3. I love how each app is rated on six different metrics (Animation, Audio Quality, Interactivity, Re-Readability, Extras and Bedtime)–I find this very helpful when I evaluate apps for my own kids. Have other parents responded to the site? What sort of feedback have you been getting?

I have gotten wonderful feedback from almost everyone – from parents & educators to authors/illustrators and even developers themselves. Parents in particular have said the site is a ‘godsend’ even. It makes me blush a little. 🙂

We are also in the process of several big makeovers for the pages on our site. The response to the first page to change, the deal page, was great. We really appreciate the specific feedback … things like the different colors for free and paid apps on the buttons came from a reader suggestion.

We actually have two more categories I rate books on, Originality & Educational, that will debut with our site makeover later this month (May).

4. The Daily Deal page is a fantastic, time-saving resource for those of us who have limited funds (and who doesn’t?). Educational and book apps show up there whenever the price drops below their regular retail price (including FREE)! How did you get the idea for this great feature?

My friends know me for being notoriously frugal. My deal-finding abilities in the non-digital world are legendary. In order to start the review site I needed lots of good books to choose from to fill the site quickly with reviews. I didn’t get promo codes for books at first, so I was industrious about finding free deals and watching for price drops on chart topping books. I even started following lots of developers on twitter to hear about deals more quickly. Once I started getting promo codes, I decided to turn this bargain hunting into the deal page to share my finds. At first, I just figured a couple good friends would download stuff … but it turns out the things I wanted in a site were things lots of parents & educators wanted too.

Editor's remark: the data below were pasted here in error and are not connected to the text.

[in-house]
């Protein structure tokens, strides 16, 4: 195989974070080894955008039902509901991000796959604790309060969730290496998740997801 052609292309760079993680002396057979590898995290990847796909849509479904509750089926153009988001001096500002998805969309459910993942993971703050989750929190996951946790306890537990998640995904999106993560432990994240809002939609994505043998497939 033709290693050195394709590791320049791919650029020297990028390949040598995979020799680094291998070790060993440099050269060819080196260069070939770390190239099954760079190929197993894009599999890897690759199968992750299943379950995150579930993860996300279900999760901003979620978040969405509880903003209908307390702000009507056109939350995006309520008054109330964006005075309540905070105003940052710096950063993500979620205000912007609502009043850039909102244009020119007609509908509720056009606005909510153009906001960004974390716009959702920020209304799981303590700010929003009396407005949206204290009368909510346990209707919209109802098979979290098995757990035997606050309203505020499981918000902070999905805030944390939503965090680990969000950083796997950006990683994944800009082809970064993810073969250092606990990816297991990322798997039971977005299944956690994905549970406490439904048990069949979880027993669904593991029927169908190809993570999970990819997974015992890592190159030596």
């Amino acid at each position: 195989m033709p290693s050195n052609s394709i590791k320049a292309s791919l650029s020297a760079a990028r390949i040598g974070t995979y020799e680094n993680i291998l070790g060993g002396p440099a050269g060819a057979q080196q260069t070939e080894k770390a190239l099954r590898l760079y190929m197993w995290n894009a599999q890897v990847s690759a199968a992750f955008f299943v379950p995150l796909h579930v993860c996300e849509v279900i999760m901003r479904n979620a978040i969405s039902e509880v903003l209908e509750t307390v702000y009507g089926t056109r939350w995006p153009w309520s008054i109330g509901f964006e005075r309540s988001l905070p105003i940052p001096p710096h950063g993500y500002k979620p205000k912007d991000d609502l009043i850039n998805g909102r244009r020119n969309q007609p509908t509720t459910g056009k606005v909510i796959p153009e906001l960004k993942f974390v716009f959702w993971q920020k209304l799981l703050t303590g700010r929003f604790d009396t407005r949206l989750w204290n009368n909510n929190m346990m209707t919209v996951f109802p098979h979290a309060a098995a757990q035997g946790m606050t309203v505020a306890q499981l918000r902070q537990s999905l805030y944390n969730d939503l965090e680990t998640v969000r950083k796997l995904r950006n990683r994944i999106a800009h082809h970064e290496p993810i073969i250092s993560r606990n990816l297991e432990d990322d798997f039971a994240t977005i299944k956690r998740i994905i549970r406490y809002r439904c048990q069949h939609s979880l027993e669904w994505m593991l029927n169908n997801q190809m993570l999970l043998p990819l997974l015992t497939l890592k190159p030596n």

5. There is some controversy about the use of screens for reading with children instead of traditional printed books. As an educator and a parent, what are your thoughts on moving storytime into the digital age?

This is a complicated issue. I do have concerns about screen time. That’s why I added the blog, The Digital Media Diet. Everything is about balance, mindfulness and being present as a parent (both literally and figuratively). I also think all screens (and content) are not created equally. I use my child’s behavior as feedback … if he is zombie-like and whiny after getting to play with an app, I can tell it is the kind of screen time that needs to be a treat, not the digital meal.

I expect there will be some growing pains as our society adjusts to digital kids books. I don’t get the controversy though. I guess I just don’t think we can do anything to stop this trend. The transition seems to be happening faster than anyone expected, though. The costs of printing (in financial and environmental terms) are simply too great in comparison to the ease of digital publishing and downloading. And that’s even without the extra features that make picture books come alive. Once you’ve walked through this particular door, you can’t go back. (IMHO)

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A big thanks to Carisa for helping me out with the blog today! If you’ve never visited Digital Storytime, the Daily Deal page or the Digital Media Diet blog, head on over there and check it out! You can Like them on Facebook too.

I Don’t Like Pink! is LIVE!

I Don't Like Pink is LIVE!

LIVE Now in the App Store: I Don't Like Pink!

I am pleased to announce that my first storybook app I Don’t Like Pink! is now LIVE in the Apple App Store! I am so proud to have teamed up with PicPocket Books, one of my very favorite app publishers even before I decided to develop the story as an app.

The story features a spunky young lady named Gabi who isn’t shy about expressing her displeasure with a gift she receives from her grandmother. A visit from a friend right after the present is opened provides an unexpected resolution to the problem, and a fresh take on the meaning of gift appreciation.

I Don’t Like Pink! is a full-color, interactive storybook app that features original music, subtle animation that follows the story, and a professionally recorded voiceover by yours truly! The app is optimized for iPad (iPhone version coming soon) and priced at $1.99.

I hope you won’t mind if I ask you to please Get It! and please let me know how you like the story! WHOO-HOO! Can you tell I’m excited?!